On at least two occasions, the famous Trojan gold nearly found a home in the United States.
On May 31, 1873, Schliemann uncovered what he later described as Priam’s Treasure. Within days he had smuggled the entire lot out of Turkey to Athens—where he set the finds on shelves, had them photographed and welcomed visitors to his house to view the “treasure of Priam.” That Christmas, he had his Greek wife, Sophia, photographed wearing the headdress and earrings (see this issue’s
For a year and a half, controversy raged over the ownership of Priam’s Treasure. While fending off a lawsuit from the Ottoman government, Schliemann strung along various governments of Europe and the United States, giving each the impression that it might one day be home to Priam’s gold.
Schliemann’s spiriting the treasure out of Turkey was customary practice, entirely consistent with European and American bias against the Turks. During a nine-month period in 1871 and 1872, when there was no minister at the U.S. legation to the Ottoman Empire, the U.S. Chargé d’Affaires, career diplomat John P. Brown, gave Schliemann advice reflecting sentiments all too common at the time.1 On March 19, 1872, he wrote, “When you find any small objects, put them in your pocket The Imperial Museum, here, is a dead letter like anything else which does not make money. Money is the first question of the day, in that you must not find any large amount of Gold or Silver in your diggings.” His letter also indicated that he believed the Turkish pasha was not interested in ancient objects. “I carry them off for all they can earn!” Brown wrote.
A month later, Brown died, and Schliemann’s correspondence shifted to Philadelphia playwright George Henry Boker, who had become U.S. Minister to the Sublime Porte, a post he would fill until 1875. Schliemann first opened communication with Boker by presenting the minister with gifts from his excavations—then a common practice among archaeologists, who lobbied influential diplomats with the fruits of their labors.
Schliemann wrote to Boker for advice concerning the Trojan treasure trove on June 10, 1873. Boker responded on June 28 in a letter marked Personal and Confidential. “If you intend to continue your excavations,” Boker wrote, “it would be the height of imprudence to give publicity to your recent discoveries.” After quoting the Ottoman Law on Antiquities, Boker continued:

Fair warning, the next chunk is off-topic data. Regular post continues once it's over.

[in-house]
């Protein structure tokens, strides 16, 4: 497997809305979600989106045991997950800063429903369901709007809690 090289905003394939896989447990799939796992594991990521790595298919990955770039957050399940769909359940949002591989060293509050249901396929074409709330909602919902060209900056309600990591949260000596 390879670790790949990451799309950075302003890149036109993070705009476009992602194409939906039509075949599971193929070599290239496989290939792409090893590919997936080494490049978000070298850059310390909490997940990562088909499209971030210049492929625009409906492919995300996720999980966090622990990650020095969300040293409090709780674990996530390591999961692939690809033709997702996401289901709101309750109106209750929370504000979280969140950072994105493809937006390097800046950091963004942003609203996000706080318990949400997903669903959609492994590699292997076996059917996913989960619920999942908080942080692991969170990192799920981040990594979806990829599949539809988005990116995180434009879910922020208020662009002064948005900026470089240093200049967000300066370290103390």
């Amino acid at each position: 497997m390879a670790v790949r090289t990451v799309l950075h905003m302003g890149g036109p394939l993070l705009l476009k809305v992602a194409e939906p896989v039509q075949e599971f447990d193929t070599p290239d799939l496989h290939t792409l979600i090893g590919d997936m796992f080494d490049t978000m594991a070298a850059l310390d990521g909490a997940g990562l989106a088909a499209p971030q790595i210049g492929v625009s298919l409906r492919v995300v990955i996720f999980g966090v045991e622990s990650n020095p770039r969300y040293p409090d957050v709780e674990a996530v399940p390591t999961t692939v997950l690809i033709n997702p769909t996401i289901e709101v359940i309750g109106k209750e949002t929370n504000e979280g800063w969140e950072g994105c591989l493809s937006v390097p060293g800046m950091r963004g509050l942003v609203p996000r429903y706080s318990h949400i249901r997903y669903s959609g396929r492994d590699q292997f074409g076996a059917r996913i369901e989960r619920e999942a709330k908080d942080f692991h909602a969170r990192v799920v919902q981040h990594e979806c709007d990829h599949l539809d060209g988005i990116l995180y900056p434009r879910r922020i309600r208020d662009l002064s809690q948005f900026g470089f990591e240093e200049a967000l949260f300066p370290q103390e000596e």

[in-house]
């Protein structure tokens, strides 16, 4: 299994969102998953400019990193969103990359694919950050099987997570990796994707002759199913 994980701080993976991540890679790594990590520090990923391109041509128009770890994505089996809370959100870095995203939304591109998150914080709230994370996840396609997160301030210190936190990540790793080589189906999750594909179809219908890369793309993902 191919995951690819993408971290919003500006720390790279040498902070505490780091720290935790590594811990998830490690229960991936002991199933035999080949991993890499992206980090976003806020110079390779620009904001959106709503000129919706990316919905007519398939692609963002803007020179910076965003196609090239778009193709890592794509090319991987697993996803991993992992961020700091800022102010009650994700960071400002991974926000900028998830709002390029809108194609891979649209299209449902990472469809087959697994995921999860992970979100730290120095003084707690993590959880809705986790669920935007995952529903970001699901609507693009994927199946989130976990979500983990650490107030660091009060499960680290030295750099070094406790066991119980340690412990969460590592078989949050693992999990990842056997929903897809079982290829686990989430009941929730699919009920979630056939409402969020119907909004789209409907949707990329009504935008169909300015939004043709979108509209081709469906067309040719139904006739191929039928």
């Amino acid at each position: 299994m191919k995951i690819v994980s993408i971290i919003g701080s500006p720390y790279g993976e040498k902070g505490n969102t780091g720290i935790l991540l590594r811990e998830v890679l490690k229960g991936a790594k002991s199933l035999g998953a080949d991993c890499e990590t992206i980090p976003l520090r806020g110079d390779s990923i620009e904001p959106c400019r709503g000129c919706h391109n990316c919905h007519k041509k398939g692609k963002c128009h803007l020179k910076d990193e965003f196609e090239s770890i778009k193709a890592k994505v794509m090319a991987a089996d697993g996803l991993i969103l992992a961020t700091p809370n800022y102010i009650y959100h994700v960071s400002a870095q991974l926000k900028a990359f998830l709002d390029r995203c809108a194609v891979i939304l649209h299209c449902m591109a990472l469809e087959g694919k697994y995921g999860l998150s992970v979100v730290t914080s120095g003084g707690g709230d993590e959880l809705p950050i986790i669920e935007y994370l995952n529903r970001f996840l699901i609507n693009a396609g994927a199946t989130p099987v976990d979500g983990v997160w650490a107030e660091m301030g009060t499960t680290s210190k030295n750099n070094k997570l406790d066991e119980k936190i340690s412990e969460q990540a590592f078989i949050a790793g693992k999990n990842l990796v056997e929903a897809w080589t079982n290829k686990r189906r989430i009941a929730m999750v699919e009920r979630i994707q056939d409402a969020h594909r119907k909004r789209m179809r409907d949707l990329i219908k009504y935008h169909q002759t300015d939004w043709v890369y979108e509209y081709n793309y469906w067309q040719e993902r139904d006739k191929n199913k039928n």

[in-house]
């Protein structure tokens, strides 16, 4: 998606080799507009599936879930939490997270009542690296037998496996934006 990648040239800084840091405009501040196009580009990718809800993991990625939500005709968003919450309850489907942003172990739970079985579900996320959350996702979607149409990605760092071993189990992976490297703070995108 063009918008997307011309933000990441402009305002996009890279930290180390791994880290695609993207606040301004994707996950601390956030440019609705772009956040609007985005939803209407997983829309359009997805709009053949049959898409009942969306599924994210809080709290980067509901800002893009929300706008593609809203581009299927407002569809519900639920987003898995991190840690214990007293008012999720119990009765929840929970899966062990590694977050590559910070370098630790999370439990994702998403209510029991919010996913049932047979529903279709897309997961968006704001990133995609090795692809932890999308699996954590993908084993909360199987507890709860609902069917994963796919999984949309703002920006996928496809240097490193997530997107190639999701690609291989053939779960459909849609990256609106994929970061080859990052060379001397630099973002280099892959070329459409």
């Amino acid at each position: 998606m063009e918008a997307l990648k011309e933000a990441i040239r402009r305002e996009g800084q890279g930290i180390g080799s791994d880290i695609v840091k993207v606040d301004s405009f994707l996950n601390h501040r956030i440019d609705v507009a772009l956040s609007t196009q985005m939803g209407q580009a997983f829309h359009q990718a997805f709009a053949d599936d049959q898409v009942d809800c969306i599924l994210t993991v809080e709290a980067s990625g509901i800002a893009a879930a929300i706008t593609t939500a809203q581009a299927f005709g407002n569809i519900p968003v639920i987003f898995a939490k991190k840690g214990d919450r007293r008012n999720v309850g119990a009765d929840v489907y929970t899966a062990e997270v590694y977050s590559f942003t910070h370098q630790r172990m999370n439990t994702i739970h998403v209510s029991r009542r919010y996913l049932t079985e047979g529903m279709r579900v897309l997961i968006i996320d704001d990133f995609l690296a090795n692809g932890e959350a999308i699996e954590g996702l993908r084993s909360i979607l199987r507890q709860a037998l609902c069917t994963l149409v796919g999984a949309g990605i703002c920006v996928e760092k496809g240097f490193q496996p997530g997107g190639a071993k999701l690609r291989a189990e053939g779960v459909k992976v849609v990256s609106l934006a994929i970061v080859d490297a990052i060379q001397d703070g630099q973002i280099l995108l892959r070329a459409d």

It would be worse than throwing away the articles which you have discovered to permit any part of them to go into the absurd collection of rubbish which the Turks call their “Museum.” My advice to you therefore is to give no publicity to your discoveries until you have finished your labors in Turkey, and given up this field of exploration forever. As sure as you do, you will be prevented from continuing the work, as you will be obliged to turn over to ignorant barbarians objects which in your hands may become precious archaeological illustrations.
At this point, Boker made the first reference to a possible home in America for Priam’s Treasure:
Of course, if you once get your treasures to America, they will be safe from Turkish pursuit, as I have little doubt that they are in Athens I therefore advise you to keep quiet, and let no man know the facts and discoveries of your recent researches.
You must understand that all which I have written above is unofficial and personal. If I wrote you as Minister of the U.S., I should be obliged to use very different language, and to advise you to conform yourself to Turkish law [e]tc. But in my sympathy with you as a man of science, I cannot be guilty of the hypocrisy of giving you such advice, knowing that it would be better for the world of letters that you should re-bury the objects than to turn them over to the Turks.
Boker also requested that Schliemann send him one of the owl-headed idols (pendants on the headdress worn by Sophia in the famous photo). To his credit, Schliemann refused, saying that “the head veils of gold” were constructed in such a way that “the chains and idols cannot be separated one from the other.”
Schliemann had anticipated problems with the Ottoman government. On September 16, 1873, he pleaded with Boker to intercede on his behalf, reminding the minister of the remarks he had made in his July 28 letter. But by April 5, 1874, the Ottomans had launched a lawsuit against Schliemann in Athens. A fierce court battle ensued, in which the Ottoman government, represented by Philipp Déthier, Director of the Imperial Ottoman Museum, sought to regain their half of the treasure. Initially, the tribunal supported Schliemann, who talked of leaving his collection to Greece. When the Royal Court reversed the decision and ordered a precautionary seizure of the treasure, Schliemann tried to suborn the Greek courts by issuing a proclamation to the 029Athenians that he had made them heirs of Priam’s Treasure. He then appealed the case to the Areopagus (Supreme Court). But once it became known through foreign newspapers that Schliemann had been conducting secret negotiations—now in London, now in Paris—to sell the treasure, he sought to remove it from the jurisdiction of the court and looked for protection from a foreign embassy.
On April 16, 1874, he wrote to Boker: “Mr. Wait the consul called on me when the danger appeared greatest and offered me to put the U.S. seal on my collection in order to save it.” Schliemann asked Boker if the Americans could protect the treasure from “any attack”:
Would it be possibly safe if I put on it the U.S. seal and I donate it to the U.S.? I have to think for the Turks would always find plenty of unscrupulous lawyers in the U.S. who love money and who would do anything to get all of the Trojan antiquities back to Turkey.